Designer Snapshot: Marvelous Murals

November 9, 2011

By Paula Bodah

It probably comes as no surprise that muralist Susan Harter finds inspiration for her pastoral murals from real-life landscapes she comes across. She often paints what she sees in watercolors, which then become studies for her mural designs. Susan, whose work is featured in our September/October issue, talked recently about landscapes she loves and other influences that spark her creativity.

Landscape painting by Susan Harter

Susan Harter: Pastoral, mural panel

“I painted the landscape picture while sitting on my car’s tailgate in a driving rain, looking out to sea at Fort Hill on Cape Cod. I wanted to capture the wonderful subtlety of the soft mist and rain and the freshness of the marsh grass. I had to give up when the rain washed half the painting away, but it gave me my idea. Back in the studio I began experimenting with mural panels that would have the same softness and radiance. Pastoral is one such design.â€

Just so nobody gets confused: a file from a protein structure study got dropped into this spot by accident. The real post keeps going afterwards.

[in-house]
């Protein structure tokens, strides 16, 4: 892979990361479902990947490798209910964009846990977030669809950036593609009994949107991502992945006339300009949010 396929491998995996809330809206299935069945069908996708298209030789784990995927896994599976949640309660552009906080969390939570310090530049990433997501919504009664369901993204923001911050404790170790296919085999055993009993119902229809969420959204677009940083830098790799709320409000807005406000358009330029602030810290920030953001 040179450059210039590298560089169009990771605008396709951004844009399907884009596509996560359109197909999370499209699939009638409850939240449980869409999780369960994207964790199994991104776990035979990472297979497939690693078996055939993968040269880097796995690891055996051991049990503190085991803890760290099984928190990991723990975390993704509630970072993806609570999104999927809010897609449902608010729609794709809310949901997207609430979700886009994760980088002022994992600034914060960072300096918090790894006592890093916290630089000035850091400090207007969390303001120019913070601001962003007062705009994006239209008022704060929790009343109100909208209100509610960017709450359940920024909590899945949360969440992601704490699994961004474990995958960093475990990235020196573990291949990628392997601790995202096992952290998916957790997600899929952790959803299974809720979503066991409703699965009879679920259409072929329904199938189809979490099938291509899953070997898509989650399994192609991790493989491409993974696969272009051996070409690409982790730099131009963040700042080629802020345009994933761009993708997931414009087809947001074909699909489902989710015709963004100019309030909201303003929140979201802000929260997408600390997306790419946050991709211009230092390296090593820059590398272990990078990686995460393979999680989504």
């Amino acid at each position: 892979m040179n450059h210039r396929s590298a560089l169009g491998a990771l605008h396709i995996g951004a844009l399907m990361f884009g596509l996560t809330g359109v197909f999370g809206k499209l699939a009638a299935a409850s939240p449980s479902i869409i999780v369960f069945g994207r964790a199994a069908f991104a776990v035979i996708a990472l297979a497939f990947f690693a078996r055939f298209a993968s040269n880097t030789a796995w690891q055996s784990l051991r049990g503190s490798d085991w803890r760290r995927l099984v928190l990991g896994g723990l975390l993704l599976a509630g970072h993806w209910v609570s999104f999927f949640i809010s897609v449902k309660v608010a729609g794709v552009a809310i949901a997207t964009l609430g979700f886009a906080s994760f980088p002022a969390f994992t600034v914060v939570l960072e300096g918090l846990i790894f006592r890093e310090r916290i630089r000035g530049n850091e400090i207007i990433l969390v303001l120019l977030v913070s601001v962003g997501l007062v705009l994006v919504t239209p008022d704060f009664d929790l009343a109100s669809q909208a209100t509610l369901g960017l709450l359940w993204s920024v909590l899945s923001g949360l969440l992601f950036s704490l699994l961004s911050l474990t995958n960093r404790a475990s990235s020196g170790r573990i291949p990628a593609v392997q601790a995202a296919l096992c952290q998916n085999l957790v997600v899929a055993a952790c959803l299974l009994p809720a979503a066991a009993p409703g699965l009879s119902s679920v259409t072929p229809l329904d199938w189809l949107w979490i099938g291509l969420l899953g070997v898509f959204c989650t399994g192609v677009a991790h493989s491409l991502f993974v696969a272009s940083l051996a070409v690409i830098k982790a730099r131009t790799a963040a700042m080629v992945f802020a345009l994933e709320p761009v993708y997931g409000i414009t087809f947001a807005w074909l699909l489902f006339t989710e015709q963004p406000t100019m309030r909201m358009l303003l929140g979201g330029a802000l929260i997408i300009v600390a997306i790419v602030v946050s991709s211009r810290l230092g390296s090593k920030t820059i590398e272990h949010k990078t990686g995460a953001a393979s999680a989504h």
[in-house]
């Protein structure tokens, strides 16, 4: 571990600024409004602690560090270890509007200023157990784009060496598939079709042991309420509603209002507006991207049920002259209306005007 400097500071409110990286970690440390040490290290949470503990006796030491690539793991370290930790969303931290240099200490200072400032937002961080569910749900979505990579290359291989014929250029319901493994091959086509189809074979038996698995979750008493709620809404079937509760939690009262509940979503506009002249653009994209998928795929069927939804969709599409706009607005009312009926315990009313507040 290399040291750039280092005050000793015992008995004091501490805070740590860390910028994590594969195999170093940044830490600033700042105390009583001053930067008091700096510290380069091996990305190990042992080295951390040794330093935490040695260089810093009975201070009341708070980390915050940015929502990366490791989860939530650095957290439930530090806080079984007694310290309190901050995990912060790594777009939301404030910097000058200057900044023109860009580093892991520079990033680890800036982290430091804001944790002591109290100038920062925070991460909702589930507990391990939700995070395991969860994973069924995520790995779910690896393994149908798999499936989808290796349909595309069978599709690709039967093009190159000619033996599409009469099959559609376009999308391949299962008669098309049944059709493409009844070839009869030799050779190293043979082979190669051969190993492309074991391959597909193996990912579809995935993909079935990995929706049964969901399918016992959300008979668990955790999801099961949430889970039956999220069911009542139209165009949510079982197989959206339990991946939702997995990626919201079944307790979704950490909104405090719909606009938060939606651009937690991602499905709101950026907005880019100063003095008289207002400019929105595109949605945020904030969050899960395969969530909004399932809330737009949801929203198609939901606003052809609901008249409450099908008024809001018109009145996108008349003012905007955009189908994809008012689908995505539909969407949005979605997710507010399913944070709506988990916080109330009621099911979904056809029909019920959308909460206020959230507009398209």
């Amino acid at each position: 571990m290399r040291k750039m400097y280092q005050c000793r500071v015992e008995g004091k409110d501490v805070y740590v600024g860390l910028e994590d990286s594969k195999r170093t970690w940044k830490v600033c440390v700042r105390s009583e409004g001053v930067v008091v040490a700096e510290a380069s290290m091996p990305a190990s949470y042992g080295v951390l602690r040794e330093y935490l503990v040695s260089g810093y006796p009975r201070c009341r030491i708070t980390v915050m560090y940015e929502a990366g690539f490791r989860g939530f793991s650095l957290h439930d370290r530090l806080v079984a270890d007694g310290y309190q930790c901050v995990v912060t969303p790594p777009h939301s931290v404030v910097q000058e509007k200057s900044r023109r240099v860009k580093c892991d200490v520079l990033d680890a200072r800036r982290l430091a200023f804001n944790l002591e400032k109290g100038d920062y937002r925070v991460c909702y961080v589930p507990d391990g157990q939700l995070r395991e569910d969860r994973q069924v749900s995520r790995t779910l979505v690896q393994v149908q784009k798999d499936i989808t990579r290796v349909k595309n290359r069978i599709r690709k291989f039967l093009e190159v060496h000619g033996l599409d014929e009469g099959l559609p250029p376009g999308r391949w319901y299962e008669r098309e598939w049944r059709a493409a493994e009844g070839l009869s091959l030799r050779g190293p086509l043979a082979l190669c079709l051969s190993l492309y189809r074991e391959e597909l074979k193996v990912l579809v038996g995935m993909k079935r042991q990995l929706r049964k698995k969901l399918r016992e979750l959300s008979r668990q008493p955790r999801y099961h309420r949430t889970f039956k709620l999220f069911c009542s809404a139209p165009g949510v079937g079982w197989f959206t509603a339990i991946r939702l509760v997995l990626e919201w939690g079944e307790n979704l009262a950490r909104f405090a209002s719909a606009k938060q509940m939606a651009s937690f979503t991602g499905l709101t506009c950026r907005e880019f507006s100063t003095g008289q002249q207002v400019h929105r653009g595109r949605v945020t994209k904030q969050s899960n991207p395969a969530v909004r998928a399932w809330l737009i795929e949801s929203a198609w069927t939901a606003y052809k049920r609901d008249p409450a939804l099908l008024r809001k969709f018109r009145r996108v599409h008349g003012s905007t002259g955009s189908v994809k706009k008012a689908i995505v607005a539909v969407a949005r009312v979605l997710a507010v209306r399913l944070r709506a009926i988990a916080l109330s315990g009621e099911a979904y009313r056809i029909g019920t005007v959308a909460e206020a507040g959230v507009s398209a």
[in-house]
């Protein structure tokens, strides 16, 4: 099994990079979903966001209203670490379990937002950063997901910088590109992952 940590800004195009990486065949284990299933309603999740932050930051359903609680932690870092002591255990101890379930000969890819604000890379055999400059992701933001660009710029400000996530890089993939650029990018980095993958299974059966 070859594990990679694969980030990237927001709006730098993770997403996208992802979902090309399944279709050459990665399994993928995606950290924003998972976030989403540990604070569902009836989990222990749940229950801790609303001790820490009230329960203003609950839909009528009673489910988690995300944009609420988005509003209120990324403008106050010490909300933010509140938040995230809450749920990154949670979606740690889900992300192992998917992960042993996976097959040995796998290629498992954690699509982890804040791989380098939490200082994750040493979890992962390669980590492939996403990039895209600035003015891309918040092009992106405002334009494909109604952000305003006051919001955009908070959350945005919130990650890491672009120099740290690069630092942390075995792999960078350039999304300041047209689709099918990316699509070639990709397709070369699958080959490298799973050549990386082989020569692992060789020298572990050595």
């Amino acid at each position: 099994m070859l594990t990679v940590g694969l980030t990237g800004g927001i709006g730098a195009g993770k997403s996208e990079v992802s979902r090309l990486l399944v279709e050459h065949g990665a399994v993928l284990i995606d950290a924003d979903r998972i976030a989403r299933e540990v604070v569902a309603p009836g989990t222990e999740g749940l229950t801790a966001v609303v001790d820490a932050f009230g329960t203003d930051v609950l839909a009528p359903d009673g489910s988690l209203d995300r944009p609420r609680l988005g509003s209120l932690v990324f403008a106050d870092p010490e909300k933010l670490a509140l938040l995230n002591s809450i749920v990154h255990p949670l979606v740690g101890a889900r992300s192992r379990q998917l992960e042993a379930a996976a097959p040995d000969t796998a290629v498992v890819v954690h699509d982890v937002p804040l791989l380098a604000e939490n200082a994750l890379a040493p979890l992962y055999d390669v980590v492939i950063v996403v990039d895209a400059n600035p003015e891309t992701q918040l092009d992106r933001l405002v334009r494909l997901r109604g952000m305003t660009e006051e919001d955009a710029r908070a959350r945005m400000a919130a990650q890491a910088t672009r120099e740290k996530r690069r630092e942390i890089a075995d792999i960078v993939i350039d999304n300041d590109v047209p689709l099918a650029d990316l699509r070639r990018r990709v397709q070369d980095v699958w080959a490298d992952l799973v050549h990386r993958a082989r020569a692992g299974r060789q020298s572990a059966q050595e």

The Cotswolds, England

Susan Harter: Cotswolds, mural panel

“The mural Cotswolds was inspired by a five-hour walk my husband and I took through the Cotswolds one perfect spring day. This sort of English landscape corresponds pretty closely to my mental idea of heaven. Several of my murals were inspired by this trip.â€

Thomas Rowlandson: The Amorous Gardener

Susan Harter: Rowlandson, mural panel

“I keep several volumes of European landscape paintings from the seventeenth and eighteenth centuries in my studio, and thumb through them when I’m feeling stuck. I always seem to notice something different in them. Most recently it was the delicate, animated pen work of the background trees in this landscape by Thomas Rowlandson, an English artist and caricaturist who lived from 1756 to 1827. As old as this piece is, the freshness of the line work seems distinctly modern.â€

A room by Boston designer Eugene Lawrence; photo by Sam Gray

Susan Harter: No Green in It, mural panel

“The wonderful interiors created by the designers I work with often inspire my work. My mural No Green in It was inspired by Eugene Lawrence. He has an unusual, subtle and painterly color sense, and I always learn something from walking through one of his interiors.â€